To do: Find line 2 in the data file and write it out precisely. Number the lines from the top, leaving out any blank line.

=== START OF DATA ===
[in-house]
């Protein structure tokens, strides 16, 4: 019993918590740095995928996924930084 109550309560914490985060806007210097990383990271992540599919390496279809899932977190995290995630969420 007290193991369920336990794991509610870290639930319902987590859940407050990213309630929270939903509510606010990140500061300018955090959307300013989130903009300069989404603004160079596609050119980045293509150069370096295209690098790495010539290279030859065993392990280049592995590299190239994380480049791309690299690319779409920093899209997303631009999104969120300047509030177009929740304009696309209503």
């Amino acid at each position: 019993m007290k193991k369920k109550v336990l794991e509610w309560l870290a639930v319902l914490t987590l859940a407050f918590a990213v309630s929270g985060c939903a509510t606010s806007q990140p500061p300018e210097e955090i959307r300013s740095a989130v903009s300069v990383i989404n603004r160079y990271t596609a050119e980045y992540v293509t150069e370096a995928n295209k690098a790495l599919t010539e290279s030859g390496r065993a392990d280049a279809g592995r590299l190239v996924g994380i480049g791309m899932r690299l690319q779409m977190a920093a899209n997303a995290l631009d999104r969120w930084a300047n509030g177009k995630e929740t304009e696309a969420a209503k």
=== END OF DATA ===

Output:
């Protein structure tokens, strides 16, 4: 019993918590740095995928996924930084 109550309560914490985060806007210097990383990271992540599919390496279809899932977190995290995630969420 007290193991369920336990794991509610870290639930319902987590859940407050990213309630929270939903509510606010990140500061300018955090959307300013989130903009300069989404603004160079596609050119980045293509150069370096295209690098790495010539290279030859065993392990280049592995590299190239994380480049791309690299690319779409920093899209997303631009999104969120300047509030177009929740304009696309209503």